(March 2007) The inquirer represents a tenant in regard to potential claims by and cross-claims against the inquirers clients landlord. The landlord is also represented. Negotiations were conducted between counsel which failed to result in a settlement, with each counsel stating his/her intention to bring litigation. While the inquirer was in the process of finalizing the inquirer's client's complaint, a complaint was filed by the landlords counsel, a copy of which was forwarded to the inquirer by facsimile.
The inquirer has never agreed to accept service of original process on behalf of the inquirer's client, and in fact, does not have permission to do so.
The inquirer's investigation reveals that opposing counsel has taken no action to cause service of the complaint upon the inquirer's client.
According to the letter of enclosure attaching the complaint, the landlord has limited his/her claims to those which would be covered by the tenants insurer. In the inquirer's professional opinion, the statute of limitations on those claims runs in May 2007. Further, in the inquirer's opinion, the filing of the complaint will not toll the statute because of opposing counsels failure to act to effectuate proper service. The inquirer has thoroughly discussed the situation with the inquirer's client who has declined to give the inquirer authority to accept service of the complaint or authority to advise opposing counsel of the inquirers lack of authority. The Committee presumes that the client's instructions to this effect are the product of informed consent as required by Pennsylvania Rule of Professional Conduct (the "Rules") 1.0(e). The discussion required under that Rule should include, but should not necessarily be limited to, the analysis of the advantages of obtaining a statute of limitations defense versus the liability and cost disadvantages of a potential default proceeding and the implication of either for the inquirer's client's insurer, which the inquirer indicates she has already contacted and asked to take over the defense of the lawsuit.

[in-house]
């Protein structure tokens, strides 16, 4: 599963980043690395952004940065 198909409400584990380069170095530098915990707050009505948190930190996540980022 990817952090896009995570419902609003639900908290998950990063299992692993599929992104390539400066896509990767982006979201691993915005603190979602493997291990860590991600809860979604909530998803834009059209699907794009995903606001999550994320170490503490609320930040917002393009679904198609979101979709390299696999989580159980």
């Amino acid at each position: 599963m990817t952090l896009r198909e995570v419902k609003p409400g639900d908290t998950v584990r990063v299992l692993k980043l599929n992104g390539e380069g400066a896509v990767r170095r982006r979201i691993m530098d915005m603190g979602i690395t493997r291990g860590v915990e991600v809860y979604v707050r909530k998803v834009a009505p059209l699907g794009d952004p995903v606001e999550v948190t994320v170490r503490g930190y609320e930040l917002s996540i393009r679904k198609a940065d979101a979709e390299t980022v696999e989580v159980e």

The inquirer seeks the Committee's advice as to whether she is required to inform opposing counsel that the inquirer is not authorized to accept service of the complaint.
Rule 4.1 governing truthfulness in statements to others provides in relevant part:
In the course of representing a client a lawyer shall not knowingly: ...
(b) fail to disclose a material fact to a third person when disclosure is necessary to avoid aiding and abetting a criminal or fraudulent act by a client, unless disclosure is prohibited by Rule 1.6.
Clearly, the choice as to whether to authorize one's lawyer to accept original process is simply a prerogative of the client which involves no criminal or fraudulent act. Further, subject to exceptions not relevant here, Rule 1.6 governing confidentiality, prohibits a lawyer from revealing information relating to the representation of a client. As a result, in the absence of permission from the client, the inquirer would commit a violation of Rule 1.6 by notifying opposing of the inquirers lack of authority to accept service.
CAVEAT: The foregoing opinion is advisory only and is based upon the facts set forth above. The opinion is not binding upon the Disciplinary Board of the Supreme Court of Pennsylvania or any other Court. It carries only such weight as an appropriate reviewing authority may choose to give it.